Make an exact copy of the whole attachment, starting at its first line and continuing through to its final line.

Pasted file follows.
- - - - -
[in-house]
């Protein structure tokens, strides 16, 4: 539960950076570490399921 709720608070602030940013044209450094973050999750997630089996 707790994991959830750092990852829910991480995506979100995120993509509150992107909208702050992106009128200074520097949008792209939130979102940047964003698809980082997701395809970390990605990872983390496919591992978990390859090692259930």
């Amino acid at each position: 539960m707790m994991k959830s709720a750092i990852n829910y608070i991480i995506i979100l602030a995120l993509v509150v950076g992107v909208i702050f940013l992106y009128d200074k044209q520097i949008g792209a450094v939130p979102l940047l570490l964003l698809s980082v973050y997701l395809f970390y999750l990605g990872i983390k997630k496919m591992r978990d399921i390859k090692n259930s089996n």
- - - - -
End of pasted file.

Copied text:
[in-house]
């Protein structure tokens, strides 16, 4: 539960950076570490399921 709720608070602030940013044209450094973050999750997630089996 707790994991959830750092990852829910991480995506979100995120993509509150992107909208702050992106009128200074520097949008792209939130979102940047964003698809980082997701395809970390990605990872983390496919591992978990390859090692259930």
């Amino acid at each position: 539960m707790m994991k959830s709720a750092i990852n829910y608070i991480i995506i979100l602030a995120l993509v509150v950076g992107v909208i702050f940013l992106y009128d200074k044209q520097i949008g792209a450094v939130p979102l940047l570490l964003l698809s980082v973050y997701l395809f970390y999750l990605g990872i983390k997630k496919m591992r978990d399921i390859k090692n259930s089996n």